The Intergovernmental Panel on Climate Change and International Energy Agency estimate a global capacity for engineered removals of 2,000 to 16,000 megatonnes of carbon dioxide each year by 2050 will be needed in order to meet global reduction targets. 

Yesterday Summit Carbon Solutions received "a strategic investment" from John Deere to advance a major CCUS project (click here). The project will accelerate decarbonisation efforts across the agriculture industry by enabling the production of low carbon ethanol, resulting in the production of more sustainable food, feed, and fuel. Summit Carbon Solutions has partnered with 31 biorefineries across the Midwest United States to capture and permanently sequester their CO2 emissions.  

Cory Reed, President, Agriculture & Turf Division of John Deere, said: "Carbon neutral ethanol would have a positive impact on the environment and bolster the long-term sustainability of the agriculture industry. The work Summit Carbon Solutions is doing will be critical in delivering on these goals."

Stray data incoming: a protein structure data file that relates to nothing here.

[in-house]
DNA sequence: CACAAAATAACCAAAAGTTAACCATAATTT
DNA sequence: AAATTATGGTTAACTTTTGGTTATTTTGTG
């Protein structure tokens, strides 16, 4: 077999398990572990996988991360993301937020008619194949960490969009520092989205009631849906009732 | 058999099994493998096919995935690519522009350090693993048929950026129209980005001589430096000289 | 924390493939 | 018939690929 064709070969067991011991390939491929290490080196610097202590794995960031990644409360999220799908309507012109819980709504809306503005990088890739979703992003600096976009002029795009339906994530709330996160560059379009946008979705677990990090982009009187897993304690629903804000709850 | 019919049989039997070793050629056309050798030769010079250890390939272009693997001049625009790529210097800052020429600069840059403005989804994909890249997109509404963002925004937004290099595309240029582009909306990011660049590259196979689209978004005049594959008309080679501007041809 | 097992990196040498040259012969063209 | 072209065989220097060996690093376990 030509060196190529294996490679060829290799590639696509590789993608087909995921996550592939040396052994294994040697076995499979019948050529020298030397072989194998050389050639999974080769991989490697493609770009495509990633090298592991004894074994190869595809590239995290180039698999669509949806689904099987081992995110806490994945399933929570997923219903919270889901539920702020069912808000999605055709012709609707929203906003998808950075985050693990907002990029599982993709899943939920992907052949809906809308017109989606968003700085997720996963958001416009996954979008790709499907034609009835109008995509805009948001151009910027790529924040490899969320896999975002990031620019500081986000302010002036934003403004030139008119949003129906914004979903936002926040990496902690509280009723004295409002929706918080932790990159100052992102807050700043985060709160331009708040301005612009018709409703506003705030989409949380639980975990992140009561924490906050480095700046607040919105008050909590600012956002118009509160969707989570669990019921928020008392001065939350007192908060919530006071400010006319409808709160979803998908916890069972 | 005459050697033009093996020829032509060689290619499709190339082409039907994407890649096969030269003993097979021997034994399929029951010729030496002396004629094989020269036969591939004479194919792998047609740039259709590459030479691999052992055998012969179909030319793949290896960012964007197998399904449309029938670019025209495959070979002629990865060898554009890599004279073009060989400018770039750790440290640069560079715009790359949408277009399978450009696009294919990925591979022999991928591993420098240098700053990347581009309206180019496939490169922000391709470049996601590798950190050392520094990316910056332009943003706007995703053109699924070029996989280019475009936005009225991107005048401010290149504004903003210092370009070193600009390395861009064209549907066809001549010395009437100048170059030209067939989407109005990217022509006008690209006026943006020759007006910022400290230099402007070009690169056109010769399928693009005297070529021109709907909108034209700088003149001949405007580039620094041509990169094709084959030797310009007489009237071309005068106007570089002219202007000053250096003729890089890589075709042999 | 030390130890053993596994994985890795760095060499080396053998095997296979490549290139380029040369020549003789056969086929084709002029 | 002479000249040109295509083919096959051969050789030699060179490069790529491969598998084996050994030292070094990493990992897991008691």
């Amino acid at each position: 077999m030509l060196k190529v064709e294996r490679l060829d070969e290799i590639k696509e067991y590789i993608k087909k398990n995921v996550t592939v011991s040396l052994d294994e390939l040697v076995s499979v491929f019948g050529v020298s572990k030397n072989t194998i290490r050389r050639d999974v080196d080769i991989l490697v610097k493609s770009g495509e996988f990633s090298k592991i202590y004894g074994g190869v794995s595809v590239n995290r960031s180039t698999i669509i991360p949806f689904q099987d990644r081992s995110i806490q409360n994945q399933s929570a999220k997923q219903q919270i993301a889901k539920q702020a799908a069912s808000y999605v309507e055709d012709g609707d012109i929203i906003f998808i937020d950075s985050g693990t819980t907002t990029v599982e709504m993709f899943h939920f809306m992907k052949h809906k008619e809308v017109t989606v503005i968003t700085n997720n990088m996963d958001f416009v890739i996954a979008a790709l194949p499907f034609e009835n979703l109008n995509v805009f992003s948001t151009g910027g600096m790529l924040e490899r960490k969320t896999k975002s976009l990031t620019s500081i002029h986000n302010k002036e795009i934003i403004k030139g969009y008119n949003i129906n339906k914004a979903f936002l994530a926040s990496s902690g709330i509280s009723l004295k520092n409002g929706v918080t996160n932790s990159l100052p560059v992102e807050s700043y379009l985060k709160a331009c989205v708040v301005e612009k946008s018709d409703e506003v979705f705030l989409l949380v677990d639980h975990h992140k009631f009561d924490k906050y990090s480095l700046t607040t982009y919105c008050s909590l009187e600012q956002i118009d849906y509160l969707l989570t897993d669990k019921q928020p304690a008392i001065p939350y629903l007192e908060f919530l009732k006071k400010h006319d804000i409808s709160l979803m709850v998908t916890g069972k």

McKinsey highlights a number of CCUS methods which can drive CO2 to net zero:

  • Today’s leader: Enhanced oil recovery Among CO2 uses by industry, enhanced oil recovery leads the field. It accounts for around 90 percent of all CO2 usage today
  • Cementing in CO2 for the ages New processes could lock up CO2 permanently in concrete, “storing” CO2 in buildings, sidewalks, or anywhere else concrete is used
  • Carbon neutral fuel for jets Technically, CO2 could be used to create virtually any type of fuel. Through a chemical reaction, CO2 captured from industry can be combined with hydrogen to create synthetic gasoline, jet fuel, and diesel
  • Capturing CO2 from ambient air - anywhere Direct air capture (DAC) could push CO2 emissions into negative territory in a big way
  • The biomass-energy cycle: CO2 neutral or even negative Bioenergy with carbon capture and storage relies on nature to remove CO2 from the atmosphere for use elsewhere